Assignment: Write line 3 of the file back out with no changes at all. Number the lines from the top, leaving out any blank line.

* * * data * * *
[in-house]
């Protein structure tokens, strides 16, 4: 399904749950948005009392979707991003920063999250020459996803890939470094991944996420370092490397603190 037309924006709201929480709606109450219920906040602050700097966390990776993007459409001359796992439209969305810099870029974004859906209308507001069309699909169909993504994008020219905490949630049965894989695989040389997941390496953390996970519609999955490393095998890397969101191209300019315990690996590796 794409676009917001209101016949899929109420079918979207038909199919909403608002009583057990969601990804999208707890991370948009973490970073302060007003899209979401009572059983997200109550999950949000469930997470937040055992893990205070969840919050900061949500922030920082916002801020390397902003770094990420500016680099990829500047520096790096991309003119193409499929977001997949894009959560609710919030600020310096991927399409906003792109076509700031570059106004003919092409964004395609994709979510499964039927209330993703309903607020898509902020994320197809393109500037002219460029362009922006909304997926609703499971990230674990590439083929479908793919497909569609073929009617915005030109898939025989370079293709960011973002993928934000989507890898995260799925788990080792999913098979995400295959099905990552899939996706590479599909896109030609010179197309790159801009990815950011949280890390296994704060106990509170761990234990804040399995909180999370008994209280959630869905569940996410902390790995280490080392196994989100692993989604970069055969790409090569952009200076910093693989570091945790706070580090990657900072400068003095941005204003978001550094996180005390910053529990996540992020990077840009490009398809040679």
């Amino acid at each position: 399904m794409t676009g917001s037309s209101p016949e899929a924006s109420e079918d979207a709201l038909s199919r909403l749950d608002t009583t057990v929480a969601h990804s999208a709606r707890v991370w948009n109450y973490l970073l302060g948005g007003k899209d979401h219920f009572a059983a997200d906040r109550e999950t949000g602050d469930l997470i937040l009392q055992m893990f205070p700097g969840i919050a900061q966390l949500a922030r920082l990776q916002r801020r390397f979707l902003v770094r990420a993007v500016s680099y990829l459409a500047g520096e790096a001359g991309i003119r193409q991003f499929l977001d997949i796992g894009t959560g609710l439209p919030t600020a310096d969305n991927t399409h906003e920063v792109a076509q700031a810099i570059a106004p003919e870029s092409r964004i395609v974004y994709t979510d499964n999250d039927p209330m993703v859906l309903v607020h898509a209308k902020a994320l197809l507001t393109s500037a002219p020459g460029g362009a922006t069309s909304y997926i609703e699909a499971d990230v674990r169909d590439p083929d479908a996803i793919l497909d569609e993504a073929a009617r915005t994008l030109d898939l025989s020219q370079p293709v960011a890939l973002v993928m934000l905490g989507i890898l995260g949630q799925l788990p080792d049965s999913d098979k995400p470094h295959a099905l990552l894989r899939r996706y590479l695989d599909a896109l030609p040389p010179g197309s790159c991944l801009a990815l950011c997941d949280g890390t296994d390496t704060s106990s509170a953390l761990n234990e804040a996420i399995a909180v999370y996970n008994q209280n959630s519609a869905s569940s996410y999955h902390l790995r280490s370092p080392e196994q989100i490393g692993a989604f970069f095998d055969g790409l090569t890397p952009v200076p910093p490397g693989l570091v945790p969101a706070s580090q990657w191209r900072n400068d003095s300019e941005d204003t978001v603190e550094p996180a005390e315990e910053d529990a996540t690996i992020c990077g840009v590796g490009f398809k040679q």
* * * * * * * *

């Amino acid at each position: 399904m794409t676009g917001s037309s209101p016949e899929a924006s109420e079918d979207a709201l038909s199919r909403l749950d608002t009583t057990v929480a969601h990804s999208a709606r707890v991370w948009n109450y973490l970073l302060g948005g007003k899209d979401h219920f009572a059983a997200d906040r109550e999950t949000g602050d469930l997470i937040l009392q055992m893990f205070p700097g969840i919050a900061q966390l949500a922030r920082l990776q916002r801020r390397f979707l902003v770094r990420a993007v500016s680099y990829l459409a500047g520096e790096a001359g991309i003119r193409q991003f499929l977001d997949i796992g894009t959560g609710l439209p919030t600020a310096d969305n991927t399409h906003e920063v792109a076509q700031a810099i570059a106004p003919e870029s092409r964004i395609v974004y994709t979510d499964n999250d039927p209330m993703v859906l309903v607020h898509a209308k902020a994320l197809l507001t393109s500037a002219p020459g460029g362009a922006t069309s909304y997926i609703e699909a499971d990230v674990r169909d590439p083929d479908a996803i793919l497909d569609e993504a073929a009617r915005t994008l030109d898939l025989s020219q370079p293709v960011a890939l973002v993928m934000l905490g989507i890898l995260g949630q799925l788990p080792d049965s999913d098979k995400p470094h295959a099905l990552l894989r899939r996706y590479l695989d599909a896109l030609p040389p010179g197309s790159c991944l801009a990815l950011c997941d949280g890390t296994d390496t704060s106990s509170a953390l761990n234990e804040a996420i399995a909180v999370y996970n008994q209280n959630s519609a869905s569940s996410y999955h902390l790995r280490s370092p080392e196994q989100i490393g692993a989604f970069f095998d055969g790409l090569t890397p952009v200076p910093p490397g693989l570091v945790p969101a706070s580090q990657w191209r900072n400068d003095s300019e941005d204003t978001v603190e550094p996180a005390e315990e910053d529990a996540t690996i992020c990077g840009v590796g490009f398809k040679q």